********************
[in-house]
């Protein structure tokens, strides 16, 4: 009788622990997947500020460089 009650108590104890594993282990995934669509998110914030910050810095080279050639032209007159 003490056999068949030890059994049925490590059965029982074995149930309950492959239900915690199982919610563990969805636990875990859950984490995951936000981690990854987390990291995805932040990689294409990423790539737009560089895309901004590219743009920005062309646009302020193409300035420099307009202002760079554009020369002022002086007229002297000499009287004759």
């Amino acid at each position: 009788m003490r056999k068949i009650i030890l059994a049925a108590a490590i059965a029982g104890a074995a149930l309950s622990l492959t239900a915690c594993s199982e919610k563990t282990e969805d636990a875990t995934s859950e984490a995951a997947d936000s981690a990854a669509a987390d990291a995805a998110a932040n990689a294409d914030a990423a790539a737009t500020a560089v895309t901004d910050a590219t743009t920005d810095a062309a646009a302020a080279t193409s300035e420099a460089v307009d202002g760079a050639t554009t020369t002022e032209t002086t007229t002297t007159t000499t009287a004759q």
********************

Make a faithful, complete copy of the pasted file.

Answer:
[in-house]
């Protein structure tokens, strides 16, 4: 009788622990997947500020460089 009650108590104890594993282990995934669509998110914030910050810095080279050639032209007159 003490056999068949030890059994049925490590059965029982074995149930309950492959239900915690199982919610563990969805636990875990859950984490995951936000981690990854987390990291995805932040990689294409990423790539737009560089895309901004590219743009920005062309646009302020193409300035420099307009202002760079554009020369002022002086007229002297000499009287004759």
């Amino acid at each position: 009788m003490r056999k068949i009650i030890l059994a049925a108590a490590i059965a029982g104890a074995a149930l309950s622990l492959t239900a915690c594993s199982e919610k563990t282990e969805d636990a875990t995934s859950e984490a995951a997947d936000s981690a990854a669509a987390d990291a995805a998110a932040n990689a294409d914030a990423a790539a737009t500020a560089v895309t901004d910050a590219t743009t920005d810095a062309a646009a302020a080279t193409s300035e420099a460089v307009d202002g760079a050639t554009t020369t002022e032209t002086t007229t002297t007159t000499t009287a004759q």